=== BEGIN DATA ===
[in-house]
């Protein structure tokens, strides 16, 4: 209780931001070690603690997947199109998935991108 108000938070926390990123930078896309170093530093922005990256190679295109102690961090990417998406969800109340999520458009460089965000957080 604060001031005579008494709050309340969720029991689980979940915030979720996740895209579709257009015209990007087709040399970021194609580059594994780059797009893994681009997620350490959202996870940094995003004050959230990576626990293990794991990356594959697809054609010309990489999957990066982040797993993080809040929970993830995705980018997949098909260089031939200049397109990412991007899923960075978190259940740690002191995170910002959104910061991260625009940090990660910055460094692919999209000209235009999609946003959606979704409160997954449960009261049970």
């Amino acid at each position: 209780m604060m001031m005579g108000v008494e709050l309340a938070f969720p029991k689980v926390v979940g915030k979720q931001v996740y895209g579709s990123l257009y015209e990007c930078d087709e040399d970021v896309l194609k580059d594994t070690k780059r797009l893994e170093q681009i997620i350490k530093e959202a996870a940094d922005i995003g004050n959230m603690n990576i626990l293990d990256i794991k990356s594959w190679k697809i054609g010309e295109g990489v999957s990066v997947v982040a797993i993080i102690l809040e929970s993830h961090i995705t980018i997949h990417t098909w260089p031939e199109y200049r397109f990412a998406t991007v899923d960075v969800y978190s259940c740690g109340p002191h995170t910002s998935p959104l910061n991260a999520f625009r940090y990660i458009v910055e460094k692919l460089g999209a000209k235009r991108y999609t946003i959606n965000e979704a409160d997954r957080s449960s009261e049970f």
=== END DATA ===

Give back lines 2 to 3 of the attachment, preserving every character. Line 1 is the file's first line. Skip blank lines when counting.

């Protein structure tokens, strides 16, 4: 209780931001070690603690997947199109998935991108 108000938070926390990123930078896309170093530093922005990256190679295109102690961090990417998406969800109340999520458009460089965000957080 604060001031005579008494709050309340969720029991689980979940915030979720996740895209579709257009015209990007087709040399970021194609580059594994780059797009893994681009997620350490959202996870940094995003004050959230990576626990293990794991990356594959697809054609010309990489999957990066982040797993993080809040929970993830995705980018997949098909260089031939200049397109990412991007899923960075978190259940740690002191995170910002959104910061991260625009940090990660910055460094692919999209000209235009999609946003959606979704409160997954449960009261049970």
């Amino acid at each position: 209780m604060m001031m005579g108000v008494e709050l309340a938070f969720p029991k689980v926390v979940g915030k979720q931001v996740y895209g579709s990123l257009y015209e990007c930078d087709e040399d970021v896309l194609k580059d594994t070690k780059r797009l893994e170093q681009i997620i350490k530093e959202a996870a940094d922005i995003g004050n959230m603690n990576i626990l293990d990256i794991k990356s594959w190679k697809i054609g010309e295109g990489v999957s990066v997947v982040a797993i993080i102690l809040e929970s993830h961090i995705t980018i997949h990417t098909w260089p031939e199109y200049r397109f990412a998406t991007v899923d960075v969800y978190s259940c740690g109340p002191h995170t910002s998935p959104l910061n991260a999520f625009r940090y990660i458009v910055e460094k692919l460089g999209a000209k235009r991108y999609t946003i959606n965000e979704a409160d997954r957080s449960s009261e049970f």